Thursday, May 20, 2004

The Search for Meaning in Educational Research This is a good article by Deborah Court of Bar-Ilan University in Israel. Deborah Court researches educational cultures in Israel and abroad. She teaches qualitative research methods and curriculum evaluation at Bar-Ilan University in Israel.

From the article:


This article explores different senses of the concept of meaning in educational research, presenting ‘meaning’ as personal (the researcher’s quest for meaning through research), contextual (meaning in relation to linguistics and culture) and shared (through communication), offering illustrative examples from the literature and from her own work.

Why Do We Perform Educational Research?

When I was finishing my undergraduate degree in anthropology thirty years ago, the professor of our cultural anthropology course gave us a provocative assignment for our final paper. We were supposed to ask, and attempt to answer, one of the great, unanswered questions in cultural anthropology. Flirting with youthful cynicism on the one hand, and beginning a genuine search for meaning on the other, I entitled my paper, “One of the great, unanswered questions in cultural anthropology: Why are we doing this?” The details of my answer are long forgotten in the dustbin of essay history, but the gist of it was an attempt to find human significance in the description and analysis of cultures. Looking back, I blush at the naive presumption that I could answer such a question, but the question itself, “why are we doing this?” has recurred, sometimes at a hum and sometimes at a roar, for most of my professional life.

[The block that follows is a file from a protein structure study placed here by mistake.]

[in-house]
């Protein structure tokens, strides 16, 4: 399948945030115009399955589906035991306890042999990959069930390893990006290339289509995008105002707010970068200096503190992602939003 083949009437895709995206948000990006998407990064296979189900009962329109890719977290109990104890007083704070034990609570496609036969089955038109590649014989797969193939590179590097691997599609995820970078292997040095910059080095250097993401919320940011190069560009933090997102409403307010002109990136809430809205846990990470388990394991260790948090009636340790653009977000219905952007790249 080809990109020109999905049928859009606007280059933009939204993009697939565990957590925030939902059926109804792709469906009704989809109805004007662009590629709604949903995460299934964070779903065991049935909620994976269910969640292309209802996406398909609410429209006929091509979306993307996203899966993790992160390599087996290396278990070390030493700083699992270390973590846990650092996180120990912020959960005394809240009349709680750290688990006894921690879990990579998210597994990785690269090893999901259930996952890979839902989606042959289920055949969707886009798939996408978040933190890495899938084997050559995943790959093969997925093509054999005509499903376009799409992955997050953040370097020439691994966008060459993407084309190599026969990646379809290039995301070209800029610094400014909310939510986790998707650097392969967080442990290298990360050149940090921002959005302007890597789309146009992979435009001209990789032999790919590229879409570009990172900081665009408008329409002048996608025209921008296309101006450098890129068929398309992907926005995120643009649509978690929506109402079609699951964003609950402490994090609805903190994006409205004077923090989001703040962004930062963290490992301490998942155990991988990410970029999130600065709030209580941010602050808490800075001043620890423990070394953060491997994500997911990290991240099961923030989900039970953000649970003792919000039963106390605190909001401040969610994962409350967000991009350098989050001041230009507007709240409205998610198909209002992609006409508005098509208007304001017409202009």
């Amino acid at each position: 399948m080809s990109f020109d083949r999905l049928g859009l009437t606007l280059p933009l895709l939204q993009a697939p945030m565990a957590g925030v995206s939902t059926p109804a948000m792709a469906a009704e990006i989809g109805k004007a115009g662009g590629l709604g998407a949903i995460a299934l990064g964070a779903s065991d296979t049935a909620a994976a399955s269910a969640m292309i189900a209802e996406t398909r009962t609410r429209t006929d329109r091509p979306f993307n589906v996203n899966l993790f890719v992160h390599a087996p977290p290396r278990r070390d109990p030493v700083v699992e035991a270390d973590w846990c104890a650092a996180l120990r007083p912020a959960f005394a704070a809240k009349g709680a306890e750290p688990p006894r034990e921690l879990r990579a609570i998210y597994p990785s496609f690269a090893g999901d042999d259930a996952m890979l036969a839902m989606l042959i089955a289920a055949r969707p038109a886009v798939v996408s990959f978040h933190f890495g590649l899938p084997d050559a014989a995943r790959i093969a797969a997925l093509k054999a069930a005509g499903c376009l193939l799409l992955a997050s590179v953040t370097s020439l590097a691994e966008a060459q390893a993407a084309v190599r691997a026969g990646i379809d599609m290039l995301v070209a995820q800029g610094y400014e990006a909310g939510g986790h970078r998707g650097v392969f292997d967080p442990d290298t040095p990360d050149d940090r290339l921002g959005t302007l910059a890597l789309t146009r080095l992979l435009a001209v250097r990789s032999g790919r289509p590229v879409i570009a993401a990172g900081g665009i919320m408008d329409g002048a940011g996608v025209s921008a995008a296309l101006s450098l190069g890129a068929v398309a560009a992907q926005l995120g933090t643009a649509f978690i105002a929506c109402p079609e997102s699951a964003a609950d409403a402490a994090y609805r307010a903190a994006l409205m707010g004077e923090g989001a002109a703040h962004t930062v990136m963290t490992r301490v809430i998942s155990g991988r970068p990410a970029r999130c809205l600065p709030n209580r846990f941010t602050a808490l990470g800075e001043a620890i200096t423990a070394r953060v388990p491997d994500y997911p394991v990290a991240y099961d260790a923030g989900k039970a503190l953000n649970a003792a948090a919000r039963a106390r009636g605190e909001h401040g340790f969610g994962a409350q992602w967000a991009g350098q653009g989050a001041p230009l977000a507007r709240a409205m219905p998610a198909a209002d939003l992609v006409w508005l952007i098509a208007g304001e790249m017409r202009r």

Why, collectively, do we perform educational research? At first glance the answers seem clear. We want to learn about effective programs and teaching methods to help students learn. We want to discover relationships between variables in educational settings to plan interventions. We want to understand cultural contexts of schools to create schools that embody justice and reduce prejudice and inequality.

From the individual researcher’s perspective we investigate topics about which we are curious or passionate; as well, we do research because it is an integral part of the academic role and a central factor in academic promotion. We may sometimes be paid or co-opted to do research in a setting that we did not choose out of personal-professional interest, but I think examination of most researchers’ work over years or decades will offer substantial revelation of what is important to those people. A researcher’s voyage may be long, the seas calm or stormy, the tides of circumstance insistent, but the journey is driven at least in part by the winds of ontological longing. Individually and collectively, we do educational research as part of a quest for meaning.

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